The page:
Shinto and the State, 1868-1988

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Overview

Helen Hardacre, a leading scholar of religious life in modern Japan, examines the Japanese state's involvement in and manipulation of shinto from the Meiji Restoration to the present. Nowhere else in modern history do we find so pronounced an example of government sponsorship of a religion as in Japan's support of shinto. How did that sponsorship come about and how was it maintained? How was it dismantled after World War II? What attempts are being made today to reconstruct it? In answering these questions, Hardacre shows why State shinto symbols, such as the Yasukuni Shrine and its prefectural branches, are still the focus for bitter struggles over who will have the right to articulate their significance.

Where previous studies have emphasized the state bureaucracy responsible for the administration of shinto, Hardacre goes to the periphery of Japanese society. She demonstrates that leaders and adherents of popular religious movements, independent religious entrepreneurs, women seeking to raise the prestige of their households, and men with political ambitions all found an association with shinto useful for self-promotion; local-level civil administrations and parish organizations have consistently patronized shinto as a way to raise the prospects of provincial communities. A conduit for access to the prestige of the state, shinto has increased not only the power of the center of society over the periphery but also the power of the periphery over the center.

This is a history of the creation of Shintoism as the state religion of Japan during the late 19th century.

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Editorial Reviews

From the Publisher
One of Choice's Outstanding Academic Titles for 1991
Booknews
On a major influence upon Japanese politics before 1945 and its subsequent decline. Annotation c. Book News, Inc., Portland, OR booknews.com
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Product Details

  • ISBN-13: 9780691020525
  • Publisher: Princeton University Press
  • Publication date: 8/12/1991
  • Series: Studies in Church and State Series
  • Edition description: REPRINT
  • Pages: 224
  • Product dimensions: 6.14 (w) x 9.00 (h) x 0.53 (d)

Table of Contents

List of Tables xi
Foreword xiii
Acknowledgments xv
Introduction 3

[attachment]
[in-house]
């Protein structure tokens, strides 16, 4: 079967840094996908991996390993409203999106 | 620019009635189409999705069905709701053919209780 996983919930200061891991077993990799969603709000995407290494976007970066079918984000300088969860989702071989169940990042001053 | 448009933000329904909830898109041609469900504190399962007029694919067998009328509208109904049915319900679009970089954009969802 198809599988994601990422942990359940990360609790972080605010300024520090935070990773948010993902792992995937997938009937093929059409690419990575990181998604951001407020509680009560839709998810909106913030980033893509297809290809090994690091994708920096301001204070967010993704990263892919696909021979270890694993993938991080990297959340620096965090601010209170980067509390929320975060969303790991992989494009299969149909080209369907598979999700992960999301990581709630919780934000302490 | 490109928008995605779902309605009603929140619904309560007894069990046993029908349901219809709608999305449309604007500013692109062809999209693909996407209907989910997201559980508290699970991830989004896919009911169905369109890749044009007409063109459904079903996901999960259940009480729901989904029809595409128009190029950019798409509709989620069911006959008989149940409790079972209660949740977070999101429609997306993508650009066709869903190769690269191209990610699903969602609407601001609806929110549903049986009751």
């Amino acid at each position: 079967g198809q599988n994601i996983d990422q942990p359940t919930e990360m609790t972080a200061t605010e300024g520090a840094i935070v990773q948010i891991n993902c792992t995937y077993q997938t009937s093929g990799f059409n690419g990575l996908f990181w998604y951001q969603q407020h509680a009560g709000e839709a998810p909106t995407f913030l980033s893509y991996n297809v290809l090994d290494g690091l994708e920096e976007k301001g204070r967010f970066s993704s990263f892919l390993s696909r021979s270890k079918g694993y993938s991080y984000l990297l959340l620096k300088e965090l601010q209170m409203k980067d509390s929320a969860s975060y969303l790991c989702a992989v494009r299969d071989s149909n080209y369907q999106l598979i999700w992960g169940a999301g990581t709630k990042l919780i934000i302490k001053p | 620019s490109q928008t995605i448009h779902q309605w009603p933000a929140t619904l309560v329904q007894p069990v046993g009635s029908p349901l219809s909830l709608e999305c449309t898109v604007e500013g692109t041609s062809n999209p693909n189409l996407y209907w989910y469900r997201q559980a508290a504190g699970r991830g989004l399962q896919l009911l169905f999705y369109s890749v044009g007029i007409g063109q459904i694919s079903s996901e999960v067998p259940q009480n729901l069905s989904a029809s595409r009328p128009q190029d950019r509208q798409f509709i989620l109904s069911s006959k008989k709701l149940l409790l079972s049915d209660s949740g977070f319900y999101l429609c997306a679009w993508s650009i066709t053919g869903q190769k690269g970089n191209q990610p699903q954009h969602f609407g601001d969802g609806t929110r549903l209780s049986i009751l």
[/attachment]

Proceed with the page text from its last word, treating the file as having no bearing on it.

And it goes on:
Studies of State Shinto 5
Issues, Themes, and Goals 7
Shinto in the Tokugawa Era (1600-1868) 9
The Relation between Buddhism and Shinto 14
Ise Pilgrimage 15
The Influence of National Learning 16
Summary 18
1. The Modern History of Relations Between Shinto and the State 21
Chronological Overview 21
The Meiji Restoration and the Beginning of State Shinto 27
The Separation of Buddhism from Shinto 27
Building Institutions 28
Disunity in the Department of Divinity 29
Reform of Imperial Ritual 31
The Creation of National Rites and Ceremonies 32
The Slump of Middle Meiji (1880-1905) 33
Is Shinto a Religion? 34
The Movement to Reestablish the Department of Divinity 36
Shrine Building after the Russo-Japanese War 37
Freedom of Religion 39
Postwar Shinto 40
2. The Great Promulgation Campaign 42
The Campaign 42
The Pantheon Dispute 48
The New Religions in the Great Promulgation Campaign 51
Conclusion 58
3. The Shinto Priesthood 60
The Internal Diversity of the Shinto Priesthood 60
The Evolution of a Concept of Religion 63
Shrine Administrators 65
The Idea of a National Teaching 66
Shrine Administrators' Diversity and Influence 68
National Teaching in Practice 70
Questions of Doctrine and Rites 72
The Provincial Priesthood 73
Concluding Remarks 76
4. Shrines and the Rites of Empire Part I: Shinto Shrines 79
The Separation of Buddhism from Shinto 81
Shrine Registration 83
Shrine Rankings 84
Distribution of Ise Talismans and Almanacs 86
The Ise Shrines and Their Outposts 87
The State-Sponsored Cult of the War Dead and Loyalists 90
Provincial Centers of the Cult of the War Dead 92
The Meiji Shrine 93
Shrines in the Colonies 95
State Shrine Support 96
Shrine Mergers 98
5. Shrines and the Rites of Empire Part II: Shrine Rites 100
Shrine Rites: Types and Standardization 100
The Liturgical Structure of Shrine Rites 102
Large-Scale State Rites 104
Civic Rites in Provincial Society 106
Shrine Observances Involving Schoolchildren 108
Customary Observances and Shinto 110
Conclusion 112
6. Religious Freedom Under State Shinto 114
The Meiji Constitution 115
The Imperial Rescript on Education 121
The Religious Organizations Law 124
The Suppression of New Religious Movements 126
Shinto's Role in Restricting Religious Freedom 128
Conclusion 131
7. Shinto and the State Since 1945 133
Shinto and the Occupation 134
The Shinto Directive 136
Religious Freedom and the Separation of Church and State 137
The Religious Juridical Persons Law 139
The Implementation of the Occupation's Policy on Religion 140
Shinto since World War II 142
Postwar Challenges to Religious Freedom and to Separation of State and Religion 143
The Attempt to Reestablish State Support for the Yasukuni Shrine 145
The Tsu Grounds Purification Case 149
Cabinet Tribute at the Yasukuni Shrine 150
The Self-Defense Force Apotheosis Case 153
Conclusion 157
Epilogue 160
Appendixes 165
1. Government Expenditures for Shrines in Comparative Perspective 165
2. The Shinto Directive 167
Notes 171
Selected Sources 191
Index 199
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